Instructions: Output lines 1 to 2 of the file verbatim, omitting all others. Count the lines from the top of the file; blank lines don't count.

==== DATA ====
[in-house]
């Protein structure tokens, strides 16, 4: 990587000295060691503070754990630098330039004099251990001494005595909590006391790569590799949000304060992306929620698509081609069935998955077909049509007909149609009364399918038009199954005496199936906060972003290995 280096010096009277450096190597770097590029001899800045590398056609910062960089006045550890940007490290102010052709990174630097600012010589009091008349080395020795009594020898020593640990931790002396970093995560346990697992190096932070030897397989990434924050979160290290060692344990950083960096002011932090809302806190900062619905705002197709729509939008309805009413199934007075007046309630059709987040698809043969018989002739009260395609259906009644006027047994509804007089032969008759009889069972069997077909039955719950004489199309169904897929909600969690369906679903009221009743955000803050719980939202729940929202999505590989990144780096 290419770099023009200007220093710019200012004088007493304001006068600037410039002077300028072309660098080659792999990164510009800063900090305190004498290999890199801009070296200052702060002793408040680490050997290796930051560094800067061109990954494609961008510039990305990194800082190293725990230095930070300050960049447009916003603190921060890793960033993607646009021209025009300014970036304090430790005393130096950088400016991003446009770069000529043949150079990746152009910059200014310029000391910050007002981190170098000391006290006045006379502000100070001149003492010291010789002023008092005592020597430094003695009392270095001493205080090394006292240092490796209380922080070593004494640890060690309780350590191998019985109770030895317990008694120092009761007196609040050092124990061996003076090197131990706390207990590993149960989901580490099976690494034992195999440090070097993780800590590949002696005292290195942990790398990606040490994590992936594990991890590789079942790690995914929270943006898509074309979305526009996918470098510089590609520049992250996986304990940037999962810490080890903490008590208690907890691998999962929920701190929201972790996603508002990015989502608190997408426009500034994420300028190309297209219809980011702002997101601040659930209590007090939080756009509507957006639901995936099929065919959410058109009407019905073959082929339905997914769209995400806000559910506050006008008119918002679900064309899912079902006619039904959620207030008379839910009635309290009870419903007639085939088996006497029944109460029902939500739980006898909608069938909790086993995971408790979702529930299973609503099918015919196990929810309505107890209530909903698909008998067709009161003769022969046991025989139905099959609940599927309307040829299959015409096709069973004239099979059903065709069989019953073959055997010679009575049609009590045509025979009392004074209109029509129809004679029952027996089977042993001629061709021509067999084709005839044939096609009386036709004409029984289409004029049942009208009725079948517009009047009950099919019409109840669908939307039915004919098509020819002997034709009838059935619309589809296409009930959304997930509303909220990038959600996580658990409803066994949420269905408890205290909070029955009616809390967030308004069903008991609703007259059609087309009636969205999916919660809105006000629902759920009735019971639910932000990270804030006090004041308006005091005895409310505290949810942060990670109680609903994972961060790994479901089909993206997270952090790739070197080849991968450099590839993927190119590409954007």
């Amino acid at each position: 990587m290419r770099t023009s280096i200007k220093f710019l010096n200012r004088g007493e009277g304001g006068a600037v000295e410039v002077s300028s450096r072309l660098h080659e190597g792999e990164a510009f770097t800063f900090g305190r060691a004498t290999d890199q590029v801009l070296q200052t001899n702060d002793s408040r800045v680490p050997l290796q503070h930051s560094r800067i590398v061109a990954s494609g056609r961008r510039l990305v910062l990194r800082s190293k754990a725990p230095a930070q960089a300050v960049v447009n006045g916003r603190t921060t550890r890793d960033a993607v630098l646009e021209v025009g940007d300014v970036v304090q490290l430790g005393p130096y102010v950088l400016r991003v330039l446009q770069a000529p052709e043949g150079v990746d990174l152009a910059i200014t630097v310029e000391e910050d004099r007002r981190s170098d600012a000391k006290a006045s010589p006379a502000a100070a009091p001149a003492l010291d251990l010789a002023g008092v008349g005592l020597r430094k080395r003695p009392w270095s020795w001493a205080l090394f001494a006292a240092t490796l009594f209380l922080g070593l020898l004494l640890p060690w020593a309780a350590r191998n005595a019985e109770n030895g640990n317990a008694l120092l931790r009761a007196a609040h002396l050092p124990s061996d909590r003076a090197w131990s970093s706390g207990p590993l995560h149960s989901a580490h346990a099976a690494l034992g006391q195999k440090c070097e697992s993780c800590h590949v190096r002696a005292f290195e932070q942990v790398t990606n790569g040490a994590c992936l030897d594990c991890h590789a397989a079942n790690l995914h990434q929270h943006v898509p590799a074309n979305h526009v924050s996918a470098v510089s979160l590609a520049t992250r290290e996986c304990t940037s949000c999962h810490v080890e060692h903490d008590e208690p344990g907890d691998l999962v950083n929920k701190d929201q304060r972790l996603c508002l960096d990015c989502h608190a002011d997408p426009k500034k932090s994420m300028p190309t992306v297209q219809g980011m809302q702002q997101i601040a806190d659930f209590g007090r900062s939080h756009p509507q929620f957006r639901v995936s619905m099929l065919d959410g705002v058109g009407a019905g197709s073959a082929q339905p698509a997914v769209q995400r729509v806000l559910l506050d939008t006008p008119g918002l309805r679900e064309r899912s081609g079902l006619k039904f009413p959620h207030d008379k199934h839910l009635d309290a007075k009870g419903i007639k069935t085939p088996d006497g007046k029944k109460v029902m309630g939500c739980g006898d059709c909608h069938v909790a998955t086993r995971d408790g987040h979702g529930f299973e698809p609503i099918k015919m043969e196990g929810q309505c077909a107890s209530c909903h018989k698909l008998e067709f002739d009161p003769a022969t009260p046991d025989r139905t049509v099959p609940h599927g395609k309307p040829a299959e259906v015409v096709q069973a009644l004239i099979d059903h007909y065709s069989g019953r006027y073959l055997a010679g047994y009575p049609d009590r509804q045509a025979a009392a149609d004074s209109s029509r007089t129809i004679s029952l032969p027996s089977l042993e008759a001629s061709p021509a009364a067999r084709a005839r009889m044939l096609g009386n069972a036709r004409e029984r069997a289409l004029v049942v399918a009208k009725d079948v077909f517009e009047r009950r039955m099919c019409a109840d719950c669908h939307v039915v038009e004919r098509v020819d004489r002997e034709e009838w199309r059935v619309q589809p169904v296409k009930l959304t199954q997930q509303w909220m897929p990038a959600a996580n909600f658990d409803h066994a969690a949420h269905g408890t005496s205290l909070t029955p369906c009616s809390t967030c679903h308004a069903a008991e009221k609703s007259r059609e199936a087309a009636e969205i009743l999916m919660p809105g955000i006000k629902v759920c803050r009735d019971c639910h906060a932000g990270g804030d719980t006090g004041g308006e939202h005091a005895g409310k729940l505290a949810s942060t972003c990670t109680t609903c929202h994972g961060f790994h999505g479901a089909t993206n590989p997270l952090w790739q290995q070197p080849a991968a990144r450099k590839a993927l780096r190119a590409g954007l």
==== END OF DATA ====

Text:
[in-house]
């Protein structure tokens, strides 16, 4: 990587000295060691503070754990630098330039004099251990001494005595909590006391790569590799949000304060992306929620698509081609069935998955077909049509007909149609009364399918038009199954005496199936906060972003290995 280096010096009277450096190597770097590029001899800045590398056609910062960089006045550890940007490290102010052709990174630097600012010589009091008349080395020795009594020898020593640990931790002396970093995560346990697992190096932070030897397989990434924050979160290290060692344990950083960096002011932090809302806190900062619905705002197709729509939008309805009413199934007075007046309630059709987040698809043969018989002739009260395609259906009644006027047994509804007089032969008759009889069972069997077909039955719950004489199309169904897929909600969690369906679903009221009743955000803050719980939202729940929202999505590989990144780096 290419770099023009200007220093710019200012004088007493304001006068600037410039002077300028072309660098080659792999990164510009800063900090305190004498290999890199801009070296200052702060002793408040680490050997290796930051560094800067061109990954494609961008510039990305990194800082190293725990230095930070300050960049447009916003603190921060890793960033993607646009021209025009300014970036304090430790005393130096950088400016991003446009770069000529043949150079990746152009910059200014310029000391910050007002981190170098000391006290006045006379502000100070001149003492010291010789002023008092005592020597430094003695009392270095001493205080090394006292240092490796209380922080070593004494640890060690309780350590191998019985109770030895317990008694120092009761007196609040050092124990061996003076090197131990706390207990590993149960989901580490099976690494034992195999440090070097993780800590590949002696005292290195942990790398990606040490994590992936594990991890590789079942790690995914929270943006898509074309979305526009996918470098510089590609520049992250996986304990940037999962810490080890903490008590208690907890691998999962929920701190929201972790996603508002990015989502608190997408426009500034994420300028190309297209219809980011702002997101601040659930209590007090939080756009509507957006639901995936099929065919959410058109009407019905073959082929339905997914769209995400806000559910506050006008008119918002679900064309899912079902006619039904959620207030008379839910009635309290009870419903007639085939088996006497029944109460029902939500739980006898909608069938909790086993995971408790979702529930299973609503099918015919196990929810309505107890209530909903698909008998067709009161003769022969046991025989139905099959609940599927309307040829299959015409096709069973004239099979059903065709069989019953073959055997010679009575049609009590045509025979009392004074209109029509129809004679029952027996089977042993001629061709021509067999084709005839044939096609009386036709004409029984289409004029049942009208009725079948517009009047009950099919019409109840669908939307039915004919098509020819002997034709009838059935619309589809296409009930959304997930509303909220990038959600996580658990409803066994949420269905408890205290909070029955009616809390967030308004069903008991609703007259059609087309009636969205999916919660809105006000629902759920009735019971639910932000990270804030006090004041308006005091005895409310505290949810942060990670109680609903994972961060790994479901089909993206997270952090790739070197080849991968450099590839993927190119590409954007």